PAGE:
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The Peregrine Fund Notes From The Field
September 2006
Thom Lord — in California Condor Restoration    ShareGreetings, Notes from the Field readers! Fall is clearly upon us in northern Arizona; the days are becoming cooler, the nights cold, and the leaves are changing in the mountains. The condors began changing their patterns slightly in relation to the seasonal progression last month, moving around a bit more frequently from the high elevation regions of southern Utah and Grand Canyon National Park. They are still spending quite a bit of time in those areas, but have been increasingly traveling to the Kaibab Plateau, the Colorado River corridor upriver of the Grand Canyon, and the release site in Vermilion Cliffs.

Those that returned to the release site in mid-September arrived to find that three new condors had joined their population. On 12 September, we released Condors 334, 371, and 387, bringing the total condor population in Arizona up to 61 individuals. We were also able to re-release Condor 314, who had recently received treatment for lead poisoning.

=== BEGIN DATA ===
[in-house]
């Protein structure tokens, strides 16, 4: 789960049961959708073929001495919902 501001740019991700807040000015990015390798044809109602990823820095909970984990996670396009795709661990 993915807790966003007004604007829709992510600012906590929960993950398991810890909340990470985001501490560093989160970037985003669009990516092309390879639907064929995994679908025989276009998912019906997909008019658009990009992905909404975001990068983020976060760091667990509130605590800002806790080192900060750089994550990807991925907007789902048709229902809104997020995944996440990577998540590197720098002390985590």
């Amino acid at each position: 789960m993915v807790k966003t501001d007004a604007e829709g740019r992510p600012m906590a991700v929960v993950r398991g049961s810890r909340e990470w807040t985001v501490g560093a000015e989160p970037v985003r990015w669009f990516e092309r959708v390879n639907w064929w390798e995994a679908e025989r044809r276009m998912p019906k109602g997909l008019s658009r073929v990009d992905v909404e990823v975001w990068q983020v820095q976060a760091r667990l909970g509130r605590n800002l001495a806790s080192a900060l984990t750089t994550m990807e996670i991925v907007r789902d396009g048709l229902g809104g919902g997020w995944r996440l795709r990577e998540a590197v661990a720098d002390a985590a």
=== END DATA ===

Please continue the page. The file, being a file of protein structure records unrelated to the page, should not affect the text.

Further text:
We always observe new birds very closely following their release, making sure that they are feeding adequately, integrating well into the free-flying population, and choosing appropriate locations in which to roost at night. The latter may be most challenging at first, as captive-bred birds have spent the first year or two of their lives in flight pens, never having to fly more than twenty feet to get to a good perch. In the wild, however, a young condor may find itself at the base of a thousand-foot cliff in heavy winds, with little muscular development or experience at using air currents to get itself into the air. This can be quite dangerous for the condors, as a bird that roosts on the ground on the cliff rim or the accessible slopes below is at risk from a variety of predators at night, most notably coyotes. Therefore, we spend quite a bit of time in the first couple of weeks after a release hiking up steep talus slopes, chasing birds onto inaccessible ledges on the cliff face. They quickly learn to tell the difference between the safe locations and the dangerous ones, and as their flight skills develop, we have to worry less and less about where they choose to sleep.

Although we did quite a bit of this intensive management with our three new releases in September, the birds caught on very quickly, and were flying like old hands by the end of the month. All three have also begun feeding regularly and exploring the area around the release site. They seem to taking very well to their new status as wild birds!

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